The long-delayed JUSTIS project is supposed to link The City’s public safety departments using one computer network. But more than a decade after the plan was put into motion, the Sheriff’s Department is the sole user of the system.
Now the Police Department is promising it will be plugged into the Justice Tracking System by the time the leaves are turning.
The department is capable of searching its own police reports for important information such as tattoos, types of guns and other identifying information for suspects, according to the department’s chief information officer, Susan Giffin. However, it can’t share that data with other agencies.
The seamless sharing of information among law enforcement agencies could better protect victims, along with ensuring agencies have all the relevant information to make the right decision when coming across a suspect.
It already allows sheriff’s deputies to use the automated system for booking, classifying, moving and housing inmates, according to sheriff’s spokeswoman Eileen Hirst.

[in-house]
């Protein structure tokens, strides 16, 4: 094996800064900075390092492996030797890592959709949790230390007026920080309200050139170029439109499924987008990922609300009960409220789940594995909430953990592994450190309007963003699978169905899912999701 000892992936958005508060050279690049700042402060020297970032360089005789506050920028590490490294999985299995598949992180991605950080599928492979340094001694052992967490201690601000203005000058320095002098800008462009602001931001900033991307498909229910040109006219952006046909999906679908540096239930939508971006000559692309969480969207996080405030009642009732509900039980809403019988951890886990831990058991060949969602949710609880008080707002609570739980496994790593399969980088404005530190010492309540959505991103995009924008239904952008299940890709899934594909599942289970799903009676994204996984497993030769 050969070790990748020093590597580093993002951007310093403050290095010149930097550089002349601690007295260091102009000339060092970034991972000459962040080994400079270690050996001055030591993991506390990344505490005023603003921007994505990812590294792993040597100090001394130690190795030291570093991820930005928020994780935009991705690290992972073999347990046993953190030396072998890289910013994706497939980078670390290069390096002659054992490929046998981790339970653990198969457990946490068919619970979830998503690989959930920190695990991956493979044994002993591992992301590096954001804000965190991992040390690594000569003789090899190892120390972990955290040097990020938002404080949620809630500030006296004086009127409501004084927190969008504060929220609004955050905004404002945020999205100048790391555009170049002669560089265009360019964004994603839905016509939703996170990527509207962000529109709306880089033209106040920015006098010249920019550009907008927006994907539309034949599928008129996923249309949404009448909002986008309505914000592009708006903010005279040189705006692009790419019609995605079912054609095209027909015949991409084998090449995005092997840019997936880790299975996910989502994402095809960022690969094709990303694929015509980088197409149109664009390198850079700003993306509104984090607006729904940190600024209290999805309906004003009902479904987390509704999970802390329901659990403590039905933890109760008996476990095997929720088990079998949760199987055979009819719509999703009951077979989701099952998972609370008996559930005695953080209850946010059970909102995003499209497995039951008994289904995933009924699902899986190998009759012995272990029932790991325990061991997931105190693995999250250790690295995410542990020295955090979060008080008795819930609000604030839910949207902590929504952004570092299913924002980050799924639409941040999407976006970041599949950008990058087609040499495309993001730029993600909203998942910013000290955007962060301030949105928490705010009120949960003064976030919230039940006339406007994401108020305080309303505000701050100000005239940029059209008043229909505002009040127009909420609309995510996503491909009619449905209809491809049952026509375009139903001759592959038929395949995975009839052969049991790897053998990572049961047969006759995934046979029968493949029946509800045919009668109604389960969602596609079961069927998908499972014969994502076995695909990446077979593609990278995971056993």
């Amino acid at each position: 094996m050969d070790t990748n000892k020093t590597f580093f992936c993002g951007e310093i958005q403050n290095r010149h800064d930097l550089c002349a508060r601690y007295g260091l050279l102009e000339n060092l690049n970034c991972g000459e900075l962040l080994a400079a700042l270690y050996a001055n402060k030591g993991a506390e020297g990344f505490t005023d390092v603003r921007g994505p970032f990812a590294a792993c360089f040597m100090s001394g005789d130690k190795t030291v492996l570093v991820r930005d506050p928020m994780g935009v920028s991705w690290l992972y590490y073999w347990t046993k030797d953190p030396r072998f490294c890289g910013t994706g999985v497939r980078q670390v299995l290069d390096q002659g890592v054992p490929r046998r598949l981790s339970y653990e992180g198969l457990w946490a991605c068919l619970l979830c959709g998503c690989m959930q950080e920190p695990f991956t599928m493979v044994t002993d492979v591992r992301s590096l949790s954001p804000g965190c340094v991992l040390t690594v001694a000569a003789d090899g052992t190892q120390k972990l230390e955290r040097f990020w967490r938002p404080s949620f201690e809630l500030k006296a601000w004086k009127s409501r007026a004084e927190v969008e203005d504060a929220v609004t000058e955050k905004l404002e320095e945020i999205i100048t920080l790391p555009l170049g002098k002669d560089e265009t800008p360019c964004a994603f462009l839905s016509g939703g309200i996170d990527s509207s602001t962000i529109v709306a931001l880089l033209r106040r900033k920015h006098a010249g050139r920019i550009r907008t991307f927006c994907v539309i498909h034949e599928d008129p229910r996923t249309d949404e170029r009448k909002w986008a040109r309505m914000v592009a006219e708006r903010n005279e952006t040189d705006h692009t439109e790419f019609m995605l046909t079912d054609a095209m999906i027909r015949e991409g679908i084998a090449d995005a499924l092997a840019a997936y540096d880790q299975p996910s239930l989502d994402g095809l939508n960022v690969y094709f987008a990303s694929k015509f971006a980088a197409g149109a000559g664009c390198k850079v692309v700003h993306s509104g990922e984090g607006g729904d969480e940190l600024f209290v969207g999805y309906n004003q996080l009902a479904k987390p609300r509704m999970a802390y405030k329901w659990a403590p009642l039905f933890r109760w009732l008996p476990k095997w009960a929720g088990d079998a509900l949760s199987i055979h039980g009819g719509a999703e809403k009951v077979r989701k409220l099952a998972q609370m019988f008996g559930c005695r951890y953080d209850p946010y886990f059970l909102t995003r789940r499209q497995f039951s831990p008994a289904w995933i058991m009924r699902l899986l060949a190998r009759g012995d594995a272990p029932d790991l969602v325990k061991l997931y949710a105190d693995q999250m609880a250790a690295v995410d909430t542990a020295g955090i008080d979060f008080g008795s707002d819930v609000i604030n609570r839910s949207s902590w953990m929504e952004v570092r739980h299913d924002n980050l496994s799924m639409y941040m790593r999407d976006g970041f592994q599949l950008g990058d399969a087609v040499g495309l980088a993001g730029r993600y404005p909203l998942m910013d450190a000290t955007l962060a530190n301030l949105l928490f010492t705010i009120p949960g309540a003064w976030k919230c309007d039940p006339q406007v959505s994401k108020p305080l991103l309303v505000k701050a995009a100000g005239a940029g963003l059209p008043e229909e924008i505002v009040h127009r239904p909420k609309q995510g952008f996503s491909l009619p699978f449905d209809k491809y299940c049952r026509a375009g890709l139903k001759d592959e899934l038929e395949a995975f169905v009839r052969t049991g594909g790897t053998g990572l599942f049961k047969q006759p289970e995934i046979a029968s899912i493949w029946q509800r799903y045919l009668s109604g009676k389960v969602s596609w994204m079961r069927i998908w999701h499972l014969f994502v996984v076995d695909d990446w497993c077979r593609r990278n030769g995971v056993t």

“That has been a sea change of monumental proportions for us,” Hirst said.
But the system has yet to be linked to the Police and Probation departments so officers have access to a central database of tattoos, gang information and up-to-date booking photos.
In 2009, a budget analyst’s report found the project was 10 years overdue and 40 percent over budget. On Thursday, those involved with the project were unable to give any recent budget data, much to the dismay of supervisors at the Public Safety Committee.
After 14 years and massive budget overruns, supervisors still don’t have answers to when the program will be completed, said Board of Supervisors President David Chiu, who added that he was happy to hear the Police Department would be connected by fall.
“A long line of supervisors have been asking about this for years,” Chiu said. “It is my hope that we are at the end of that long line, but I have to admit I’m still very concerned about this project.”
The discussion was continued to a date in the near future. Supervisors David Campos, Ross Mirkarimi and Malia Cohen all expressed interest in keeping watch over the program.
1974: Year current public safety system installed
2001: Year JUSTIS was supposed to be completed
$21.8 million: Estimated total cost
Source: December 2009 budget analyst’s report